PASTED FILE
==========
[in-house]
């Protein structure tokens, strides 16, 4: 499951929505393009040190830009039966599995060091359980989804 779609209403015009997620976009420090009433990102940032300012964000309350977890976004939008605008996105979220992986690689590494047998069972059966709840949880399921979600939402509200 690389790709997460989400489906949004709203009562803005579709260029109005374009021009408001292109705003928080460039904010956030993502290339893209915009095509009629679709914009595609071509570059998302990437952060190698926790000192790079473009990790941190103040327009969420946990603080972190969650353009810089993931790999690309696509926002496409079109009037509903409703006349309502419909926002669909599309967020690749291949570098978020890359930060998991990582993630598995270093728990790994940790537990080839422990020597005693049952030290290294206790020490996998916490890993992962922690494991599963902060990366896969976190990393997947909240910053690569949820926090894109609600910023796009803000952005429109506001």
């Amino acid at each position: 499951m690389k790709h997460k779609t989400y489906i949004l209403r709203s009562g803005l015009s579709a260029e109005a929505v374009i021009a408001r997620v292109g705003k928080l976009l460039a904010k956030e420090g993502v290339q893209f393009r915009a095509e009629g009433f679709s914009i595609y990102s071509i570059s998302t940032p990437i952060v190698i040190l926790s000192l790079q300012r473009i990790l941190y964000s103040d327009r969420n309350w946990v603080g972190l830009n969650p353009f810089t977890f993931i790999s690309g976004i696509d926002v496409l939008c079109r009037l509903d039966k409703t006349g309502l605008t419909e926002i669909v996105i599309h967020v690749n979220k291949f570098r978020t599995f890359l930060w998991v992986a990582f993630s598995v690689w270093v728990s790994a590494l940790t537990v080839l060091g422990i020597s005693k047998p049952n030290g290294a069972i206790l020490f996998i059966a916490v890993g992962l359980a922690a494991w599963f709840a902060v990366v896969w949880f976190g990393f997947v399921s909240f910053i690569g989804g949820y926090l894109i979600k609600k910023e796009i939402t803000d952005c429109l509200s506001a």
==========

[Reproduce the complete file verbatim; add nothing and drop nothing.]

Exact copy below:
[in-house]
């Protein structure tokens, strides 16, 4: 499951929505393009040190830009039966599995060091359980989804 779609209403015009997620976009420090009433990102940032300012964000309350977890976004939008605008996105979220992986690689590494047998069972059966709840949880399921979600939402509200 690389790709997460989400489906949004709203009562803005579709260029109005374009021009408001292109705003928080460039904010956030993502290339893209915009095509009629679709914009595609071509570059998302990437952060190698926790000192790079473009990790941190103040327009969420946990603080972190969650353009810089993931790999690309696509926002496409079109009037509903409703006349309502419909926002669909599309967020690749291949570098978020890359930060998991990582993630598995270093728990790994940790537990080839422990020597005693049952030290290294206790020490996998916490890993992962922690494991599963902060990366896969976190990393997947909240910053690569949820926090894109609600910023796009803000952005429109506001």
């Amino acid at each position: 499951m690389k790709h997460k779609t989400y489906i949004l209403r709203s009562g803005l015009s579709a260029e109005a929505v374009i021009a408001r997620v292109g705003k928080l976009l460039a904010k956030e420090g993502v290339q893209f393009r915009a095509e009629g009433f679709s914009i595609y990102s071509i570059s998302t940032p990437i952060v190698i040190l926790s000192l790079q300012r473009i990790l941190y964000s103040d327009r969420n309350w946990v603080g972190l830009n969650p353009f810089t977890f993931i790999s690309g976004i696509d926002v496409l939008c079109r009037l509903d039966k409703t006349g309502l605008t419909e926002i669909v996105i599309h967020v690749n979220k291949f570098r978020t599995f890359l930060w998991v992986a990582f993630s598995v690689w270093v728990s790994a590494l940790t537990v080839l060091g422990i020597s005693k047998p049952n030290g290294a069972i206790l020490f996998i059966a916490v890993g992962l359980a922690a494991w599963f709840a902060v990366v896969w949880f976190g990393f997947v399921s909240f910053i690569g989804g949820y926090l894109i979600k609600k910023e796009i939402t803000d952005c429109l509200s506001a």